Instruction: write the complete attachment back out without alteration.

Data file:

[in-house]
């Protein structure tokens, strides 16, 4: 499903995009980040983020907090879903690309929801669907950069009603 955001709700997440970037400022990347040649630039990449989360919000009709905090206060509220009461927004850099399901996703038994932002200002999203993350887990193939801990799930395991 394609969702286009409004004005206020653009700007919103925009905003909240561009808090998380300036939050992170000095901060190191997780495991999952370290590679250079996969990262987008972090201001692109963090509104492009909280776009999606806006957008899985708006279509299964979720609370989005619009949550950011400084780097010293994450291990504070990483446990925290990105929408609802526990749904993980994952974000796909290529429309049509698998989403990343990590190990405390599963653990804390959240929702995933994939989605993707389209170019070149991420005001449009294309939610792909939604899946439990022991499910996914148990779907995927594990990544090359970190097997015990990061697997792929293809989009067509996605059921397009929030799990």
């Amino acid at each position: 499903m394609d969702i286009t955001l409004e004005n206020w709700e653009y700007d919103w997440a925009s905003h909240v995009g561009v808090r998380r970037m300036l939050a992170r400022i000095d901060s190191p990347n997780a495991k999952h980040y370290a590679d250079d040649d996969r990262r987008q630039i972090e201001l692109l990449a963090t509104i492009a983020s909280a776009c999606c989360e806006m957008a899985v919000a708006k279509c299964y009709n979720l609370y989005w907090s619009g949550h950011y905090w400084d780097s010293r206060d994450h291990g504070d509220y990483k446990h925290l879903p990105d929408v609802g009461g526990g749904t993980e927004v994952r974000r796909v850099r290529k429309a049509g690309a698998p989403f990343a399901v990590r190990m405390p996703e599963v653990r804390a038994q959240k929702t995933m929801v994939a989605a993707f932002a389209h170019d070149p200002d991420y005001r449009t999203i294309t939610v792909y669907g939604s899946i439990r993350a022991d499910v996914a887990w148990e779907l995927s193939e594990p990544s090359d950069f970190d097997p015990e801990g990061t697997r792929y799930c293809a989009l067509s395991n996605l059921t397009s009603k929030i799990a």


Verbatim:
[in-house]
């Protein structure tokens, strides 16, 4: 499903995009980040983020907090879903690309929801669907950069009603 955001709700997440970037400022990347040649630039990449989360919000009709905090206060509220009461927004850099399901996703038994932002200002999203993350887990193939801990799930395991 394609969702286009409004004005206020653009700007919103925009905003909240561009808090998380300036939050992170000095901060190191997780495991999952370290590679250079996969990262987008972090201001692109963090509104492009909280776009999606806006957008899985708006279509299964979720609370989005619009949550950011400084780097010293994450291990504070990483446990925290990105929408609802526990749904993980994952974000796909290529429309049509698998989403990343990590190990405390599963653990804390959240929702995933994939989605993707389209170019070149991420005001449009294309939610792909939604899946439990022991499910996914148990779907995927594990990544090359970190097997015990990061697997792929293809989009067509996605059921397009929030799990």
């Amino acid at each position: 499903m394609d969702i286009t955001l409004e004005n206020w709700e653009y700007d919103w997440a925009s905003h909240v995009g561009v808090r998380r970037m300036l939050a992170r400022i000095d901060s190191p990347n997780a495991k999952h980040y370290a590679d250079d040649d996969r990262r987008q630039i972090e201001l692109l990449a963090t509104i492009a983020s909280a776009c999606c989360e806006m957008a899985v919000a708006k279509c299964y009709n979720l609370y989005w907090s619009g949550h950011y905090w400084d780097s010293r206060d994450h291990g504070d509220y990483k446990h925290l879903p990105d929408v609802g009461g526990g749904t993980e927004v994952r974000r796909v850099r290529k429309a049509g690309a698998p989403f990343a399901v990590r190990m405390p996703e599963v653990r804390a038994q959240k929702t995933m929801v994939a989605a993707f932002a389209h170019d070149p200002d991420y005001r449009t999203i294309t939610v792909y669907g939604s899946i439990r993350a022991d499910v996914a887990w148990e779907l995927s193939e594990p990544s090359d950069f970190d097997p015990e801990g990061t697997r792929y799930c293809a989009l067509s395991n996605l059921t397009s009603k929030i799990a």